Monday, July 26 Where It All Began and Where it’s Going (maybe)


Cold Monday morning with a gloomy forecast of more of the same all week. But at least there’s no wait today, and several cars are lined up. I’m in a new Honda Accord and discover I only have five and ten dollar bills, so I dig for quarters and pass four of them up to the front seat. Traffic is moderate and we’re cruising along at 65 mph. NPR on the radio. The driver is a corporate looking fellow, 50-something, in a nice gray-striped suit with a window-pane checked shirt. An easy, quiet ride and we’re in the city by 7:50 a.m.

Ever wonder how carpooling started? The first large-scale carpooling started with war rations in the 1940s. The government had limited amounts of nearly everything during WWII, including oil. To cope with the limited fuel supply, the government imposed a 35 mph national speed limit, called “Victory Speed”. Driving clubs, or car-sharing clubs were encouraged. A marketing campaign publicized the slogan “Keep it Under 40”, and solo drivers were considered practically unpatriotic. And so car-sharing was officially born. When the war ended its popularity waned. Fuel became plentiful, prices were low, and there were no government incentives to motivate people.

In the 1970s carpooling was revived with the OPEC Oil Crisis of 1973 (gas was expensive and scarce once again). Some of you may remember the long, long lines at the pumps. I remember sitting in a line that wound around several blocks, waiting to get to a pump at a filling station near Fisherman’s Wharf. I waited nearly 2 hours and prayed that the pumps wouldn’t run dry before I got there. I was lucky that day and got gas. Some stations alternated days when they would sell gas to cars with even or odd license plate numbers. During this time then-President Nixon instituted Project Independence which included lowering the national maximum speed limit and re-routing funding from highways to mass transit. Out of this funding came the first HOV (high-occupancy vehicle lanes – or carpool lanes), which started in California. And carpooling began in earnest.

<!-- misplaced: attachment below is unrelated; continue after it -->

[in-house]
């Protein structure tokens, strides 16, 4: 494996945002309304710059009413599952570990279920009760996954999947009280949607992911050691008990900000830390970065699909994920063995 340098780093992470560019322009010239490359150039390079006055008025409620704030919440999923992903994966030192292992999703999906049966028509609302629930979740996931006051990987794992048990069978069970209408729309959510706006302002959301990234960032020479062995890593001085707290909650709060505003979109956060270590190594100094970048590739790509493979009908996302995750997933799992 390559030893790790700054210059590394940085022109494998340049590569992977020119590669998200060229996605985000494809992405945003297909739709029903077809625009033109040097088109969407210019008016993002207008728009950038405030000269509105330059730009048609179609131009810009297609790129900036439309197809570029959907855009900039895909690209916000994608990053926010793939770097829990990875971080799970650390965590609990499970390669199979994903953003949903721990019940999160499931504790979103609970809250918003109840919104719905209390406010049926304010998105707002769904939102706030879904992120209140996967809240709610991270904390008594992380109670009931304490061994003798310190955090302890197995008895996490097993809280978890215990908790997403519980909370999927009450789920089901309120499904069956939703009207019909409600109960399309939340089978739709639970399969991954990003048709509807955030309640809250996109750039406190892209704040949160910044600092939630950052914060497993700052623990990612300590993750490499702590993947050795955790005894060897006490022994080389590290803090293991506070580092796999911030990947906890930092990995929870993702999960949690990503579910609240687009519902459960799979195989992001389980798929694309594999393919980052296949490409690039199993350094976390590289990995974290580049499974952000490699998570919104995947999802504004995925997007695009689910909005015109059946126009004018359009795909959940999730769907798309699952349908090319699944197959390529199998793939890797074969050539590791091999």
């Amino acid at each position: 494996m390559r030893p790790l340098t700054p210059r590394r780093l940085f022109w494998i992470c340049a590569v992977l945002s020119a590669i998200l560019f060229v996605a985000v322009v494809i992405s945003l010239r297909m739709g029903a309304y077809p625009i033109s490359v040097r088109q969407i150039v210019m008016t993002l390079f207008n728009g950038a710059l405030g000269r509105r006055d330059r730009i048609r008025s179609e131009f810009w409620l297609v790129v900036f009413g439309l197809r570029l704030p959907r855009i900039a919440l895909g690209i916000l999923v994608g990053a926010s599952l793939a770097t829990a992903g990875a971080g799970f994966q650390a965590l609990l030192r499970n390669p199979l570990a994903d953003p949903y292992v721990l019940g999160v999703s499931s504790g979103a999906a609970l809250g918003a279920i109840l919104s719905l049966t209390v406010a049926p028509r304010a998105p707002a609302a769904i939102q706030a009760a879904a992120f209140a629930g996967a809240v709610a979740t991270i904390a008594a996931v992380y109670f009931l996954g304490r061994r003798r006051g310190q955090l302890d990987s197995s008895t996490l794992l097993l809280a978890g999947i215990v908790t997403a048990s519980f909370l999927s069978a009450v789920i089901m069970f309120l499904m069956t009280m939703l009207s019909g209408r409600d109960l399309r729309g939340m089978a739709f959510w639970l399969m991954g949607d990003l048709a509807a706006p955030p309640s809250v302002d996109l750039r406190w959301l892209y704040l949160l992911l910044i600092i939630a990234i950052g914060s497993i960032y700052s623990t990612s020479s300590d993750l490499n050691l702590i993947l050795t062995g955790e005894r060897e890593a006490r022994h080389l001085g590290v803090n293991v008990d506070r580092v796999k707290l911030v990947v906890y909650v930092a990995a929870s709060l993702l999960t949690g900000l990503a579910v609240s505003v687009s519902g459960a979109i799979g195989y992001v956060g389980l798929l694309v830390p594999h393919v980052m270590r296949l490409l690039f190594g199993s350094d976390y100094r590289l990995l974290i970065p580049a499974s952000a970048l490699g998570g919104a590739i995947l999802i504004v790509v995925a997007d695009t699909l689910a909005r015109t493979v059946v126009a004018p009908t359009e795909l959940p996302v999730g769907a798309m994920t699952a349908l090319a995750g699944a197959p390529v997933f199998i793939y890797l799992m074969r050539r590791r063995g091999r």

But sharing a ride appears to be motivated by money, not the environment or the desire for company while you commute. So while it’s remained a good alternative method of getting to and from work for many commuters, the numbers have declined. In large part because the government and agencies have not been marketing carpooling. And why should they? It’s not economically to their advantage.

In 1980 Regional Transportation Agencies were created in California, receiving sales tax revenues to fund their transportation projects. A fair amount of sales tax revenue comes from bus, rail, and vanpool transportation. But a huge chunk of sales tax comes from the sale of new cars. California has an estimated 32 million cars. If new cars are purchased every 4 years, then 8 million cars a year are purchased in California. This represents about $16 Billion in vehicle sales tax revenue alone. And at about 1500 gallons of fuel per car per year, there is an additional $5 billion in gasoline taxes.

Now we’re in the post-Bush economic meltdown. And California’s sales tax has taken a nose dive. Many car dealerships completely closed down within the last couple of years. Last year in California car dealers sold about 1 million fewer new cars than the previous year. Last summer sales tax declined nearly 9%, and it’s expected to decline another 10% this year with the decline continuing in 2011. This all means less money for the Regional Transportation Agencies, their projects and their salaries. BART is hurting, MUNI is hurting, buslines and ferries are hurting. And last week we saw AC Transit drivers protesting a new contract that would diminish their overtime, health insurance and pensions, in order to close a $56 million budget gap.

So why indeed should our transportation agencies encourage carpooling? Every passenger in a carpool represents the possibility of one less car being purchased, less gas being consumed, and less sales tax. Mmm. Maybe it’s no longer the patriotic (spell that economic) thing to do.

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